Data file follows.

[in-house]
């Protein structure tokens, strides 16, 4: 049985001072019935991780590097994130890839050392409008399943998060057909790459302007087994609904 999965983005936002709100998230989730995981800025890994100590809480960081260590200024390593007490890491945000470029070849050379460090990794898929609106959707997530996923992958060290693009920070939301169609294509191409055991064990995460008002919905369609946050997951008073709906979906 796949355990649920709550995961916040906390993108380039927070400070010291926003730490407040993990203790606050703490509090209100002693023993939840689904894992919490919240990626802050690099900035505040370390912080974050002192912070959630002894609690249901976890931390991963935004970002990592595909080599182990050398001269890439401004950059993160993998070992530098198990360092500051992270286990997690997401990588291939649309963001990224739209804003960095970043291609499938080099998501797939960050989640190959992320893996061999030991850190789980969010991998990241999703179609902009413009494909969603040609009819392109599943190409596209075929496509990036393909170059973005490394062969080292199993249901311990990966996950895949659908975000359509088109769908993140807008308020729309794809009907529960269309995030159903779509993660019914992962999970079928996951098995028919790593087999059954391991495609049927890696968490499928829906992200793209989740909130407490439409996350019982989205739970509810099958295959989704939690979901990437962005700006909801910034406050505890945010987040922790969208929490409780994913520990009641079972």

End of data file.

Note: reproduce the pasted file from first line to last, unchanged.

[in-house]
């Protein structure tokens, strides 16, 4: 049985001072019935991780590097994130890839050392409008399943998060057909790459302007087994609904 999965983005936002709100998230989730995981800025890994100590809480960081260590200024390593007490890491945000470029070849050379460090990794898929609106959707997530996923992958060290693009920070939301169609294509191409055991064990995460008002919905369609946050997951008073709906979906 796949355990649920709550995961916040906390993108380039927070400070010291926003730490407040993990203790606050703490509090209100002693023993939840689904894992919490919240990626802050690099900035505040370390912080974050002192912070959630002894609690249901976890931390991963935004970002990592595909080599182990050398001269890439401004950059993160993998070992530098198990360092500051992270286990997690997401990588291939649309963001990224739209804003960095970043291609499938080099998501797939960050989640190959992320893996061999030991850190789980969010991998990241999703179609902009413009494909969603040609009819392109599943190409596209075929496509990036393909170059973005490394062969080292199993249901311990990966996950895949659908975000359509088109769908993140807008308020729309794809009907529960269309995030159903779509993660019914992962999970079928996951098995028919790593087999059954391991495609049927890696968490499928829906992200793209989740909130407490439409996350019982989205739970509810099958295959989704939690979901990437962005700006909801910034406050505890945010987040922790969208929490409780994913520990009641079972």